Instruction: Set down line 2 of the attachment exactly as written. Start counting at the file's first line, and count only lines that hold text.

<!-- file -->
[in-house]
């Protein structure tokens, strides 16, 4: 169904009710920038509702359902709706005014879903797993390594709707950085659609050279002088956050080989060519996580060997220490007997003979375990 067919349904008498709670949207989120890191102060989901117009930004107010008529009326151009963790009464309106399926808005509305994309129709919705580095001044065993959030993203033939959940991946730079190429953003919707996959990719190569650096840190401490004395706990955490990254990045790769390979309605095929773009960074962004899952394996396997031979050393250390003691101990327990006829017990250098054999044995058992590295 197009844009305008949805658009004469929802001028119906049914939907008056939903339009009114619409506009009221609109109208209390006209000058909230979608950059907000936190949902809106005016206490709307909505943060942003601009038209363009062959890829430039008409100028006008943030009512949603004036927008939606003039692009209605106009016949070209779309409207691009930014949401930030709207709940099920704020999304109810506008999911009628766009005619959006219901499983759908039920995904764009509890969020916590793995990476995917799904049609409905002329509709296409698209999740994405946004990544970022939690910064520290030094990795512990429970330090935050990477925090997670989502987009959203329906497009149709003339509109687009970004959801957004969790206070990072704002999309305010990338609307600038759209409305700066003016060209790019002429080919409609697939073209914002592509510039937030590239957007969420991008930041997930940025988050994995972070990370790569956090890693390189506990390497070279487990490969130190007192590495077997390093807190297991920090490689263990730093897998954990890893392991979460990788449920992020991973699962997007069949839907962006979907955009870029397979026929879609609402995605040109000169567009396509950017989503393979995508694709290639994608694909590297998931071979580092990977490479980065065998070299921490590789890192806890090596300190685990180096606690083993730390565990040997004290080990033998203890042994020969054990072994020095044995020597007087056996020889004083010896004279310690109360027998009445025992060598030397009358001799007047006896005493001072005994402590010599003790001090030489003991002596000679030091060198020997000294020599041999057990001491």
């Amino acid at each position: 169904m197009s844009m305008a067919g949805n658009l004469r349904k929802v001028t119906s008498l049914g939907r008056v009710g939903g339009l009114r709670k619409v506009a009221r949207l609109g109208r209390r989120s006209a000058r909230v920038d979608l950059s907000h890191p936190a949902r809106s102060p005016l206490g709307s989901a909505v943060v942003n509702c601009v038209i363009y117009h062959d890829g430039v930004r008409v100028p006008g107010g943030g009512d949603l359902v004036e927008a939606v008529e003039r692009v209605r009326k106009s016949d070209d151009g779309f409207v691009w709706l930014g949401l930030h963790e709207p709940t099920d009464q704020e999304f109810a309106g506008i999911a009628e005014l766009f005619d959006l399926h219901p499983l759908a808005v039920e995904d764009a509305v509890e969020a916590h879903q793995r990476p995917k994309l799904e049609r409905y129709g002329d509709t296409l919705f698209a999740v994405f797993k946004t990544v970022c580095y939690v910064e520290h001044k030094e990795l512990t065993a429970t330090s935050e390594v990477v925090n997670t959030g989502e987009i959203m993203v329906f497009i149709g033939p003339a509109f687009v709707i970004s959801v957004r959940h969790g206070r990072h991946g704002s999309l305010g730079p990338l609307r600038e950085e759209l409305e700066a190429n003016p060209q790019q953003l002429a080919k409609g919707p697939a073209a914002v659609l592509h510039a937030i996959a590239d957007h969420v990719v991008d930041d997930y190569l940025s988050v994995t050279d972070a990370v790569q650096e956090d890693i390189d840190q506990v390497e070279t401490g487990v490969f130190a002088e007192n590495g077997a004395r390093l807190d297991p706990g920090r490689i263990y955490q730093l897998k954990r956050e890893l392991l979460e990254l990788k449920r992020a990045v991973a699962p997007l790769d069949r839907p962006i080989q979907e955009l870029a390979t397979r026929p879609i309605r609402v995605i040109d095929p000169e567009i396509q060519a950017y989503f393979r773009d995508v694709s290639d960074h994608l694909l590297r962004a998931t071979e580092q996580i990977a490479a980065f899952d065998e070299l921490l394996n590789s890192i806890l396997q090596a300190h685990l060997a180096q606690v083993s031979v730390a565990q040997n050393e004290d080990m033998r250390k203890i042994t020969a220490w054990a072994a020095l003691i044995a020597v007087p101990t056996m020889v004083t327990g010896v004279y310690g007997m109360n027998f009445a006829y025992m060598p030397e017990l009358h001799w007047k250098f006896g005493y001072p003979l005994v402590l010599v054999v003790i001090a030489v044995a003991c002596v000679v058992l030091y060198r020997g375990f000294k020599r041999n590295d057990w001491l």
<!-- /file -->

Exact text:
């Protein structure tokens, strides 16, 4: 169904009710920038509702359902709706005014879903797993390594709707950085659609050279002088956050080989060519996580060997220490007997003979375990 067919349904008498709670949207989120890191102060989901117009930004107010008529009326151009963790009464309106399926808005509305994309129709919705580095001044065993959030993203033939959940991946730079190429953003919707996959990719190569650096840190401490004395706990955490990254990045790769390979309605095929773009960074962004899952394996396997031979050393250390003691101990327990006829017990250098054999044995058992590295 197009844009305008949805658009004469929802001028119906049914939907008056939903339009009114619409506009009221609109109208209390006209000058909230979608950059907000936190949902809106005016206490709307909505943060942003601009038209363009062959890829430039008409100028006008943030009512949603004036927008939606003039692009209605106009016949070209779309409207691009930014949401930030709207709940099920704020999304109810506008999911009628766009005619959006219901499983759908039920995904764009509890969020916590793995990476995917799904049609409905002329509709296409698209999740994405946004990544970022939690910064520290030094990795512990429970330090935050990477925090997670989502987009959203329906497009149709003339509109687009970004959801957004969790206070990072704002999309305010990338609307600038759209409305700066003016060209790019002429080919409609697939073209914002592509510039937030590239957007969420991008930041997930940025988050994995972070990370790569956090890693390189506990390497070279487990490969130190007192590495077997390093807190297991920090490689263990730093897998954990890893392991979460990788449920992020991973699962997007069949839907962006979907955009870029397979026929879609609402995605040109000169567009396509950017989503393979995508694709290639994608694909590297998931071979580092990977490479980065065998070299921490590789890192806890090596300190685990180096606690083993730390565990040997004290080990033998203890042994020969054990072994020095044995020597007087056996020889004083010896004279310690109360027998009445025992060598030397009358001799007047006896005493001072005994402590010599003790001090030489003991002596000679030091060198020997000294020599041999057990001491």